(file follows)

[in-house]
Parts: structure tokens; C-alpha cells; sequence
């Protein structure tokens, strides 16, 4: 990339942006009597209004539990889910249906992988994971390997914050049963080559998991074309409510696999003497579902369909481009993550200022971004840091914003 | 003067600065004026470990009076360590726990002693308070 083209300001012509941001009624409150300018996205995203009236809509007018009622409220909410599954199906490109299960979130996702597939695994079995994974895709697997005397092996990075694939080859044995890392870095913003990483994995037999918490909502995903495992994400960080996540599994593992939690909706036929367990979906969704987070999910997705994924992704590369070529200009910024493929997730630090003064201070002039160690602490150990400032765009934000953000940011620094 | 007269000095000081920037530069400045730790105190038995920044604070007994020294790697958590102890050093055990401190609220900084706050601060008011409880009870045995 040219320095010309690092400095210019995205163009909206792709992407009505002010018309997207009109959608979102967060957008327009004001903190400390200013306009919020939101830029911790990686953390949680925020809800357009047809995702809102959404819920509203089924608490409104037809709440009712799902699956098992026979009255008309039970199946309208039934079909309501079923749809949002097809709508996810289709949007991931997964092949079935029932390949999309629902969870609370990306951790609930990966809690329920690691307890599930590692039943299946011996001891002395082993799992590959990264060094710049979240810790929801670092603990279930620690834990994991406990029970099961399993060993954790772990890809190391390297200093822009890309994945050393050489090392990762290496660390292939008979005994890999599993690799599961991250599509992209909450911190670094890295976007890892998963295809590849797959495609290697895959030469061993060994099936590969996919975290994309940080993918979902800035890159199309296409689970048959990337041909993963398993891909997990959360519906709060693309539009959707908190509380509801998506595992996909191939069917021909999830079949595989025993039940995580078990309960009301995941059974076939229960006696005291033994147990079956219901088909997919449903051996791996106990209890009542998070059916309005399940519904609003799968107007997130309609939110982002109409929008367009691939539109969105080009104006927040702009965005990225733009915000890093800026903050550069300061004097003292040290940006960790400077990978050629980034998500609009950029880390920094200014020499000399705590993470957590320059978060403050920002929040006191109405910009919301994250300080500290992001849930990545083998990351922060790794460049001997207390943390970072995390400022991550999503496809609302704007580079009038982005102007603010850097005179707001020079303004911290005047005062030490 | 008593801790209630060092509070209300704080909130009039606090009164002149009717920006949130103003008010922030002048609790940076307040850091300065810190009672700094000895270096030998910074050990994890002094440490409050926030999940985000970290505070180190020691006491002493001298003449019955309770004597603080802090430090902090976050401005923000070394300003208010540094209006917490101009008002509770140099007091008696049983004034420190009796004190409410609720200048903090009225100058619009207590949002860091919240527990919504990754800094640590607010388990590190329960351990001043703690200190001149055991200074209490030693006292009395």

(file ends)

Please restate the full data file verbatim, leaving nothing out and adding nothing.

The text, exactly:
[in-house]
Parts: structure tokens; C-alpha cells; sequence
């Protein structure tokens, strides 16, 4: 990339942006009597209004539990889910249906992988994971390997914050049963080559998991074309409510696999003497579902369909481009993550200022971004840091914003 | 003067600065004026470990009076360590726990002693308070 083209300001012509941001009624409150300018996205995203009236809509007018009622409220909410599954199906490109299960979130996702597939695994079995994974895709697997005397092996990075694939080859044995890392870095913003990483994995037999918490909502995903495992994400960080996540599994593992939690909706036929367990979906969704987070999910997705994924992704590369070529200009910024493929997730630090003064201070002039160690602490150990400032765009934000953000940011620094 | 007269000095000081920037530069400045730790105190038995920044604070007994020294790697958590102890050093055990401190609220900084706050601060008011409880009870045995 040219320095010309690092400095210019995205163009909206792709992407009505002010018309997207009109959608979102967060957008327009004001903190400390200013306009919020939101830029911790990686953390949680925020809800357009047809995702809102959404819920509203089924608490409104037809709440009712799902699956098992026979009255008309039970199946309208039934079909309501079923749809949002097809709508996810289709949007991931997964092949079935029932390949999309629902969870609370990306951790609930990966809690329920690691307890599930590692039943299946011996001891002395082993799992590959990264060094710049979240810790929801670092603990279930620690834990994991406990029970099961399993060993954790772990890809190391390297200093822009890309994945050393050489090392990762290496660390292939008979005994890999599993690799599961991250599509992209909450911190670094890295976007890892998963295809590849797959495609290697895959030469061993060994099936590969996919975290994309940080993918979902800035890159199309296409689970048959990337041909993963398993891909997990959360519906709060693309539009959707908190509380509801998506595992996909191939069917021909999830079949595989025993039940995580078990309960009301995941059974076939229960006696005291033994147990079956219901088909997919449903051996791996106990209890009542998070059916309005399940519904609003799968107007997130309609939110982002109409929008367009691939539109969105080009104006927040702009965005990225733009915000890093800026903050550069300061004097003292040290940006960790400077990978050629980034998500609009950029880390920094200014020499000399705590993470957590320059978060403050920002929040006191109405910009919301994250300080500290992001849930990545083998990351922060790794460049001997207390943390970072995390400022991550999503496809609302704007580079009038982005102007603010850097005179707001020079303004911290005047005062030490 | 008593801790209630060092509070209300704080909130009039606090009164002149009717920006949130103003008010922030002048609790940076307040850091300065810190009672700094000895270096030998910074050990994890002094440490409050926030999940985000970290505070180190020691006491002493001298003449019955309770004597603080802090430090902090976050401005923000070394300003208010540094209006917490101009008002509770140099007091008696049983004034420190009796004190409410609720200048903090009225100058619009207590949002860091919240527990919504990754800094640590607010388990590190329960351990001043703690200190001149055991200074209490030693006292009395």